Good Lab Practices when Handling RAM
Gloves: Disposable gloves shall be worn when handling radioactive materials in an uncontained form and when handling any item in the radiation work area. Contaminated gloves shall be removed and deposited in a radioactive waste receptacle before leaving the radioisotope work area.
Lab Coats: Laboratory coats (or similar protective clothing) shall be worn when handling radioisotopes in an uncontained form. Laboratory coats (or similar protective clothing) worn in potentially contaminated areas shall not be worn in non-radioactive areas, unless surveyed and found to be not contaminated.
Attire: When actively working with RAM, full length pants or equivalent must be work at all times. The area of skin between the pants and shoe should not be exposed.
Shoes: Closed-toed shoes shall be worn when handling radioisotopes in an uncontained form.
Survey: All protective clothing, including hands and feet, must be surveyed prior to leaving the radiation work area.
For additional information on EHS PPE requirements, see the Personal Protective Equipment page.
SHIELDS AND PROTECTIVE DEVICES
Gamma Emitters: Lead or similar high-density shielding is required for routine handling of quantities greater than 1 mCi of gamma emitters.
Syringes: Shielded syringes are to be used when activities of greater than 1 mCi gamma emitters are used in hand held syringes.
High Energy Betas: Plastic or other low-density shielding is required when using more than 5 mCi of a high energy beta emitter such as P-32.
Waste: Shields may be required for radioactive waste storage as well as for the work area to maintain ALARA doses.
EHS reuses lead and plexiglass shielding, so contact firstname.lastname@example.org if you are needing any additional shielding.
LABELING OF ITEMS & EQUIPMENT
Items: Small items, such as pipettes, syringes, pens, etc., should be individually labeled as contaminated. Or, the items should be confined to a well-defined and labeled area which indicates that any items in that area are contaminated or have the potential to be contaminated.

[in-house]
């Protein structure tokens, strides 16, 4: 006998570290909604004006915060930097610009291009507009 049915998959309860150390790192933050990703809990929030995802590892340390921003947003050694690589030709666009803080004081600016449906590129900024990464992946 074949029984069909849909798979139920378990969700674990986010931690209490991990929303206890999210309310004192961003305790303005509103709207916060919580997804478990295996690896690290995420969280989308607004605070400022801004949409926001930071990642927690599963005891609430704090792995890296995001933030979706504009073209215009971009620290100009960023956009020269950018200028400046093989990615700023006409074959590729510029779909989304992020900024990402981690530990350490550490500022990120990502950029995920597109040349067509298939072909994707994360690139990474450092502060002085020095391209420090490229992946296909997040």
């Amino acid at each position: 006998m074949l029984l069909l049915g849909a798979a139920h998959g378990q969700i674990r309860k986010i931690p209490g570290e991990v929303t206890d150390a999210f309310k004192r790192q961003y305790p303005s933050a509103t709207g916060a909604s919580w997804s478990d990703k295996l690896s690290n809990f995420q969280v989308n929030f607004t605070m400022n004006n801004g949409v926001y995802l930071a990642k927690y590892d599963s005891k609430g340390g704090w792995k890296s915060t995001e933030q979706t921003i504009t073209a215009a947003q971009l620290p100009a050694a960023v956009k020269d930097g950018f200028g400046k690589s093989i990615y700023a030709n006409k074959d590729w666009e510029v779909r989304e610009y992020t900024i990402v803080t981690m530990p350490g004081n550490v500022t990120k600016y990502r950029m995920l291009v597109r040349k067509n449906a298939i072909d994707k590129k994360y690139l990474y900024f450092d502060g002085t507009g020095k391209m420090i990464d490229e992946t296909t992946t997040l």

Equipment: Equipment such as centrifuges, refrigerator/freezers, fume hoods, etc., should be labeled when the use of these items could lead to internal contamination. Labeling, along with appropriate training of all personnel, will preclude spreading of contamination by multiple users of this equipment.
Keep accurate records of your material receipt and usage. Note any transfers in or out, and keep records of your waste disposal, including non-radioactive chemical constituents.
Make sure all personnel’s training is up to date. It is recommended that all RW’s have continuing radiation safety training each year. The RSS provides many different opportunities for training throughout the year.
Monitoring must be conducted after each use of uncontained radioactive material and in the case of spills and decontamination. Hands, shoes, floor, work area, etc. must be monitored after each use of RAM. Documented surveys must be done at the specified intervals based on activity of the radioactive material handled. Remember to do both meter surveys and swipes. Swipes are valuable in assessing removable contamination. See Procedures for Surveys for specific requirements.
FUME HOOD OR GLOVE BOX
Fume hoods or other forms of secondary containment must be used when working with greater than 1.0 mCi quantities of a radioactive material bound or incorporated into a chemical or physical form, which may easily become airborne or volatile.
- compounds which have a high vapor pressure
- compounds which sublime
- any actions which may cause atomization, etc.
Experiments with commonly authorized radionuclide’s (I-125 or I-131 sodium iodide, S-35 methionine, H-3 as tritiated water and less frequently C-14 labeled organic solvents) may produce volatile materials. Any chemical or physical form that readily volatilizes or evaporates or any experimental procedure that may liberate airborne materials must be considered an airborne risk and should be handled in a properly operating fume hood.
Page last updated on June 7, 2019.